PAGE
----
[Callers] dance in transition

Alan Winston - SSRL Central Computing winston at slac.stanford.edu
Wed Mar 5 16:17:24 PST 2008


Gale wrote:

> Dance venue in transition Qs?

> Just curious as to longevity of dance series.

> How do you handle organizer burnout?

> I know an organizer who has been at it for 12 years and wishes to turn
> the series

> over to a new 'generation'.

> How do you generate support and bring new people in to the organization
> of dances?

>  (dancers scatter when there is mention of organizing!)

> There is a small loyal group of dancers. The problem is no one wishes to
> take up the duties of organizer. This is compounded by the fact that the
> main organizer needs to
> be a resident of the town where the dance is held. (I do what I can. I
> organized a dance and found it was not my calling. esp. as the sole
> organizer, dancers want to dance not organize!)

Reframe.  

You're not looking for an individual to whom the organizer can hand the robe
and sceptre; you're looking to (a) get a certain minimum set of duties done and
(b) develop a broader sense of ownership of the dance so that people feel
motivated to help get the duties done (and possibly expand the stuff that gets
done).

One of those duties is to be the resident interface to the town, but that
person probably doesn't actually have to be the person who books the staff,
sweeps the floor, and bakes the cookies (if any).

People are wary of open-ended commitments, so "could you be the organizer of a
dance series" is a scary question.  "Could you bring refreshments in
even-numbered months?" is a much less scary kind of question.

I'd suggest that you announce at a dance (maybe two dances) that at date X in
the future, so-and-so plans to retire from running the dance, and that at
(well-defined date and location well before that time) there'll be a meeting
for those interested in having the dance continue to discuss what to do about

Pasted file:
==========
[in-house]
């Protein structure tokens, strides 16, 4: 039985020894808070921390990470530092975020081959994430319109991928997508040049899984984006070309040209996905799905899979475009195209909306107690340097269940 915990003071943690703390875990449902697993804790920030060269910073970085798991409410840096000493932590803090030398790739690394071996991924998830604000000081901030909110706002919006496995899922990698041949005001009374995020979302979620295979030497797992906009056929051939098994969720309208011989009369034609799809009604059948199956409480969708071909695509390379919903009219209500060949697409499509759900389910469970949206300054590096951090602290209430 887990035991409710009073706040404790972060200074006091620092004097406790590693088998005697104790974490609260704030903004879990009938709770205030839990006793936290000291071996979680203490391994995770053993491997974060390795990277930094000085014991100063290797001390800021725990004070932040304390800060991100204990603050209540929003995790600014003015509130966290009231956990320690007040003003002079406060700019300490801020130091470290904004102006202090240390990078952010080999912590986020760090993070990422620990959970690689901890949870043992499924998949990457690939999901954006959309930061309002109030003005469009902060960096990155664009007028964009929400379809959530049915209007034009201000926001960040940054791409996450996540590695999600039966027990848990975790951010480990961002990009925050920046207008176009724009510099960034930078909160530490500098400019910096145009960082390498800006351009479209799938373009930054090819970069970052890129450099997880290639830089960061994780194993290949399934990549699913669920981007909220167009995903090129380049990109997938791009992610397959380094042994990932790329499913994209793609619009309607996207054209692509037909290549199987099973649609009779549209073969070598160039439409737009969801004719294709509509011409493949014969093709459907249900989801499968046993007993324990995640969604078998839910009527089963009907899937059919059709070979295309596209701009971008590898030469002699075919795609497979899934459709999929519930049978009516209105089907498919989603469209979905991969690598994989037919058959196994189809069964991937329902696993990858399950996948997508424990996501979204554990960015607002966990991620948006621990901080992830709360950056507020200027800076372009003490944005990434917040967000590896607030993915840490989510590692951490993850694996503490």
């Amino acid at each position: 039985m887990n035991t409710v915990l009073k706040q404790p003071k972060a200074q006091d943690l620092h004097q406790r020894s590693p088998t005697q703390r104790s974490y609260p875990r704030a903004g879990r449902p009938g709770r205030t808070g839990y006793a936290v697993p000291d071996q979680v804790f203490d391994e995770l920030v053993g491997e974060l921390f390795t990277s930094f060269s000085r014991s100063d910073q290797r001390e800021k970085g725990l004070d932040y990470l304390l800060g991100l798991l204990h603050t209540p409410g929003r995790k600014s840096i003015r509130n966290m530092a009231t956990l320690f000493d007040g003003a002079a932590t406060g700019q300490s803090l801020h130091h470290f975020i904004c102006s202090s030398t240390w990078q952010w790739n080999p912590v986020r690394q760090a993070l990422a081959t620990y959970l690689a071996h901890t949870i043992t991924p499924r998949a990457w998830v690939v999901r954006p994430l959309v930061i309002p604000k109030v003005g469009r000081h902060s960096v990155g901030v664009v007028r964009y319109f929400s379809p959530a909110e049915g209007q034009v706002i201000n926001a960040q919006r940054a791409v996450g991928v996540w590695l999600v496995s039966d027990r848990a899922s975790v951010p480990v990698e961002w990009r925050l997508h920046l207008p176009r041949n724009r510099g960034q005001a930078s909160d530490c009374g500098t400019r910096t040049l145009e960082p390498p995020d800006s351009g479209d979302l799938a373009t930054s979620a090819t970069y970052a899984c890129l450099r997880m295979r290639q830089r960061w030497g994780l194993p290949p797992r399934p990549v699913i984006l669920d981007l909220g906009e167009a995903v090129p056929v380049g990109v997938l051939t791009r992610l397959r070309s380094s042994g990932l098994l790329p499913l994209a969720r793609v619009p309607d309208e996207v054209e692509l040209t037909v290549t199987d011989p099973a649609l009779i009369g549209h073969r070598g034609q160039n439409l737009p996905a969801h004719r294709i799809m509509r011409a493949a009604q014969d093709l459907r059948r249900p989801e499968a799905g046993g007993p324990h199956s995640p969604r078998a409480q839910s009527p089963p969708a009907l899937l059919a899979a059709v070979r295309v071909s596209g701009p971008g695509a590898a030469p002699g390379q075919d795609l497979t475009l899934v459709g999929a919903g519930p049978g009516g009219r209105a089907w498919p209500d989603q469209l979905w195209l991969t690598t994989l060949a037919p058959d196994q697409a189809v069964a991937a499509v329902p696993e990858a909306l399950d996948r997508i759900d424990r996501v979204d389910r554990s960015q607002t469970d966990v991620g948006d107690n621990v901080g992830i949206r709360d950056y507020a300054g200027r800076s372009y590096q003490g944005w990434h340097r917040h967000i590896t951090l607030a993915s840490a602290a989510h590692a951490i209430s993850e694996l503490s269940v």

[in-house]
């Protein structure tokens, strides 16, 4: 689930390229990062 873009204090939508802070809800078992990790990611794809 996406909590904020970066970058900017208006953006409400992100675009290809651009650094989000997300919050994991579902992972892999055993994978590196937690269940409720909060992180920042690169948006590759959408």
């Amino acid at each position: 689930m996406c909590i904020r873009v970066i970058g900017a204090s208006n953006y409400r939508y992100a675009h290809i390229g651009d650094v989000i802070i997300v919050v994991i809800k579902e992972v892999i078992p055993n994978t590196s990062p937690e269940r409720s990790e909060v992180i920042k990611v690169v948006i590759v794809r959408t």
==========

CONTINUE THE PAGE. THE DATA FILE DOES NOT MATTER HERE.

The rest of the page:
it.

You do need somebody to host that meeting and somebody to facilitate/lead it
and it would be helpful if the organizer could, beforehand,  make a list of the
stuff that he or she does for the series.

If there's nobody willing to even come to a meeting, then the dance series
doesn't have enough dancer commitment to function, and it'll have to die when
the organizer retires.  If you get some people, you can start discussing what
needs to happen and who can do it, and possibly extract commitments either to
do those things or to recruit people to do those things.  If nobody's willing
to make even the commitments necessary to keep the dance functioning, then it
has to shut down.  Maybe they'll miss it enough when it's gone to start it up
again.

I don't have an answer if you've got enough volunteers to keep it going and
nobody fulfills the residency requirement, except to ask the current organizer
to keep functioning in the reduced-obligation role of resident interface to the
town.

-- Alan

-- 
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 Alan Winston --- WINSTON at SSRL.SLAC.STANFORD.EDU
 Disclaimer: I speak only for myself, not SLAC or SSRL   Phone:  650/926-3056
 Paper mail to: SSRL -- SLAC BIN 99, 2575 Sand Hill Rd, Menlo Park CA   94025
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